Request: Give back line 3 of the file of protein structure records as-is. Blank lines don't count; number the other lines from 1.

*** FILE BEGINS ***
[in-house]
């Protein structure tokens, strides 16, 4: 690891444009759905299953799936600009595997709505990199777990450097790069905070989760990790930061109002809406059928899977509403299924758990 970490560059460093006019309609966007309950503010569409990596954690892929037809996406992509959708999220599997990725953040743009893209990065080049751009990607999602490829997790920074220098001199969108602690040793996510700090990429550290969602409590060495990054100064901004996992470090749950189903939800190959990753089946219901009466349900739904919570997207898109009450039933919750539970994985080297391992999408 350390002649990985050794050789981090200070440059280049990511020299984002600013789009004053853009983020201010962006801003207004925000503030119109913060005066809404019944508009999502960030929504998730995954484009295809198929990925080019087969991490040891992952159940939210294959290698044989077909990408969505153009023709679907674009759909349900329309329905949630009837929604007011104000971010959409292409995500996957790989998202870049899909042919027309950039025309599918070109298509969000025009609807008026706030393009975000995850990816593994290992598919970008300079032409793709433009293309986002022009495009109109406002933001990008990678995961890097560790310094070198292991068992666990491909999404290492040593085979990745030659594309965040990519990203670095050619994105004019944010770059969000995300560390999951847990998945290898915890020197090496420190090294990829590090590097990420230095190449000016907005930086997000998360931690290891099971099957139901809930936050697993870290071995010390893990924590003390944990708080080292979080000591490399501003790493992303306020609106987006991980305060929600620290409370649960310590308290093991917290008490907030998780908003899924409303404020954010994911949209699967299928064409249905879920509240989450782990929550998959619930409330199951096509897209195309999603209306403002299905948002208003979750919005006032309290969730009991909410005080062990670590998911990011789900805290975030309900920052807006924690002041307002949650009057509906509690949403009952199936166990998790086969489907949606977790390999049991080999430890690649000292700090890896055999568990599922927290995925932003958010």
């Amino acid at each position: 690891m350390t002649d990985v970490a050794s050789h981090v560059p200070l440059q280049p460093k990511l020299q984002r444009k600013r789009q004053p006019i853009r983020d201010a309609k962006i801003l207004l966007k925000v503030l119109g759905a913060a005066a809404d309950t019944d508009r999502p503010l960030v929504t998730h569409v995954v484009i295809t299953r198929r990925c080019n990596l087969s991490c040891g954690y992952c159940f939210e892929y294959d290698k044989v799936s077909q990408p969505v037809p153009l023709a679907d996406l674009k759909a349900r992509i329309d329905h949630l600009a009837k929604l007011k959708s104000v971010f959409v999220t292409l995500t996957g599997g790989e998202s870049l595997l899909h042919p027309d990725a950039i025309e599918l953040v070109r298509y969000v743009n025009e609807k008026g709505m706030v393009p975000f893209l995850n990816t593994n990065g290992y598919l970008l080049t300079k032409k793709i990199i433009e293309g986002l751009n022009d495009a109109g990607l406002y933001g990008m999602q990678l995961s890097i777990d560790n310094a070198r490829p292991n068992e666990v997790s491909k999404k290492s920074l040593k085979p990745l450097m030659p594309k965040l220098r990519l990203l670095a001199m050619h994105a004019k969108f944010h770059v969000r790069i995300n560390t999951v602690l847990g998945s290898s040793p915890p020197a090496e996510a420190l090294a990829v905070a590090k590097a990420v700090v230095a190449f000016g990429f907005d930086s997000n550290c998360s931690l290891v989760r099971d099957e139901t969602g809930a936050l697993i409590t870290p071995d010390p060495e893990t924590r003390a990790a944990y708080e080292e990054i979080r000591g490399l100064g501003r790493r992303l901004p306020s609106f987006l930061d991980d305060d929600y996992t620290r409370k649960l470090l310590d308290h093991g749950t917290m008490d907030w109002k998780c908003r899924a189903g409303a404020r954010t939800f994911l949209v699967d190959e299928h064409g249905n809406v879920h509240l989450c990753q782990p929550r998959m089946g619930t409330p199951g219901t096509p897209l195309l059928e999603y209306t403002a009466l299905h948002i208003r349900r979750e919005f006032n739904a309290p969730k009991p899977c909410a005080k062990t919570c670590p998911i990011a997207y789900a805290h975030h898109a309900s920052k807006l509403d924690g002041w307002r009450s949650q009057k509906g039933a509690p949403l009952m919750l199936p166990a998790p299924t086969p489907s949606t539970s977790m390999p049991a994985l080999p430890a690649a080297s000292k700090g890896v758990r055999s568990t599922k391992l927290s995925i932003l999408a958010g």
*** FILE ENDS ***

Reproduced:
């Amino acid at each position: 690891m350390t002649d990985v970490a050794s050789h981090v560059p200070l440059q280049p460093k990511l020299q984002r444009k600013r789009q004053p006019i853009r983020d201010a309609k962006i801003l207004l966007k925000v503030l119109g759905a913060a005066a809404d309950t019944d508009r999502p503010l960030v929504t998730h569409v995954v484009i295809t299953r198929r990925c080019n990596l087969s991490c040891g954690y992952c159940f939210e892929y294959d290698k044989v799936s077909q990408p969505v037809p153009l023709a679907d996406l674009k759909a349900r992509i329309d329905h949630l600009a009837k929604l007011k959708s104000v971010f959409v999220t292409l995500t996957g599997g790989e998202s870049l595997l899909h042919p027309d990725a950039i025309e599918l953040v070109r298509y969000v743009n025009e609807k008026g709505m706030v393009p975000f893209l995850n990816t593994n990065g290992y598919l970008l080049t300079k032409k793709i990199i433009e293309g986002l751009n022009d495009a109109g990607l406002y933001g990008m999602q990678l995961s890097i777990d560790n310094a070198r490829p292991n068992e666990v997790s491909k999404k290492s920074l040593k085979p990745l450097m030659p594309k965040l220098r990519l990203l670095a001199m050619h994105a004019k969108f944010h770059v969000r790069i995300n560390t999951v602690l847990g998945s290898s040793p915890p020197a090496e996510a420190l090294a990829v905070a590090k590097a990420v700090v230095a190449f000016g990429f907005d930086s997000n550290c998360s931690l290891v989760r099971d099957e139901t969602g809930a936050l697993i409590t870290p071995d010390p060495e893990t924590r003390a990790a944990y708080e080292e990054i979080r000591g490399l100064g501003r790493r992303l901004p306020s609106f987006l930061d991980d305060d929600y996992t620290r409370k649960l470090l310590d308290h093991g749950t917290m008490d907030w109002k998780c908003r899924a189903g409303a404020r954010t939800f994911l949209v699967d190959e299928h064409g249905n809406v879920h509240l989450c990753q782990p929550r998959m089946g619930t409330p199951g219901t096509p897209l195309l059928e999603y209306t403002a009466l299905h948002i208003r349900r979750e919005f006032n739904a309290p969730k009991p899977c909410a005080k062990t919570c670590p998911i990011a997207y789900a805290h975030h898109a309900s920052k807006l509403d924690g002041w307002r009450s949650q009057k509906g039933a509690p949403l009952m919750l199936p166990a998790p299924t086969p489907s949606t539970s977790m390999p049991a994985l080999p430890a690649a080297s000292k700090g890896v758990r055999s568990t599922k391992l927290s995925i932003l999408a958010g």